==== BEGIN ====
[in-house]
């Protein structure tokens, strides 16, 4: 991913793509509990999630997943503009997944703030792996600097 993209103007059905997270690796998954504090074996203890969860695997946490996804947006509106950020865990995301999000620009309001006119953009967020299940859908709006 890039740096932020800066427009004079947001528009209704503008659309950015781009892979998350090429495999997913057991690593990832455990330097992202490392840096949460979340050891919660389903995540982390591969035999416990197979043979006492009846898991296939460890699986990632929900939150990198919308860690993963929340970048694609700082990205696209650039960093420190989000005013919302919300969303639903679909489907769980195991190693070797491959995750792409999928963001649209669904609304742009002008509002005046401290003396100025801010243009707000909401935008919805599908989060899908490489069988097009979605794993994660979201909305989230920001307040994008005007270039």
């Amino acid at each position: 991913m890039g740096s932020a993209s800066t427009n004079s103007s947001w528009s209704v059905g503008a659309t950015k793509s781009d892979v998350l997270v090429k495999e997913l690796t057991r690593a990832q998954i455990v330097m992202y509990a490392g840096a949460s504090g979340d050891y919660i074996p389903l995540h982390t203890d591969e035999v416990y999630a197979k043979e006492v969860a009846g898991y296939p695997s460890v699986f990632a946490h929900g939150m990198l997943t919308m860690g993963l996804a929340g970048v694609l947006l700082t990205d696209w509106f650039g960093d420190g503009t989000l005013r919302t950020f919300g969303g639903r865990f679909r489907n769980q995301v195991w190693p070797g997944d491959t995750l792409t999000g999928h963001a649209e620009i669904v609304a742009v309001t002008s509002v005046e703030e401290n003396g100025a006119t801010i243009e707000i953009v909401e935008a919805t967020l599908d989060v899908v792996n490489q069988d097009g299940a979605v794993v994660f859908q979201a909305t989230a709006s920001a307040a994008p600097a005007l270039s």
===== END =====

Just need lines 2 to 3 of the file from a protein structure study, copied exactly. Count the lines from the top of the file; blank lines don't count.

């Protein structure tokens, strides 16, 4: 991913793509509990999630997943503009997944703030792996600097 993209103007059905997270690796998954504090074996203890969860695997946490996804947006509106950020865990995301999000620009309001006119953009967020299940859908709006 890039740096932020800066427009004079947001528009209704503008659309950015781009892979998350090429495999997913057991690593990832455990330097992202490392840096949460979340050891919660389903995540982390591969035999416990197979043979006492009846898991296939460890699986990632929900939150990198919308860690993963929340970048694609700082990205696209650039960093420190989000005013919302919300969303639903679909489907769980195991190693070797491959995750792409999928963001649209669904609304742009002008509002005046401290003396100025801010243009707000909401935008919805599908989060899908490489069988097009979605794993994660979201909305989230920001307040994008005007270039």
């Amino acid at each position: 991913m890039g740096s932020a993209s800066t427009n004079s103007s947001w528009s209704v059905g503008a659309t950015k793509s781009d892979v998350l997270v090429k495999e997913l690796t057991r690593a990832q998954i455990v330097m992202y509990a490392g840096a949460s504090g979340d050891y919660i074996p389903l995540h982390t203890d591969e035999v416990y999630a197979k043979e006492v969860a009846g898991y296939p695997s460890v699986f990632a946490h929900g939150m990198l997943t919308m860690g993963l996804a929340g970048v694609l947006l700082t990205d696209w509106f650039g960093d420190g503009t989000l005013r919302t950020f919300g969303g639903r865990f679909r489907n769980q995301v195991w190693p070797g997944d491959t995750l792409t999000g999928h963001a649209e620009i669904v609304a742009v309001t002008s509002v005046e703030e401290n003396g100025a006119t801010i243009e707000i953009v909401e935008a919805t967020l599908d989060v899908v792996n490489q069988d097009g299940a979605v794993v994660f859908q979201a909305t989230a709006s920001a307040a994008p600097a005007l270039s």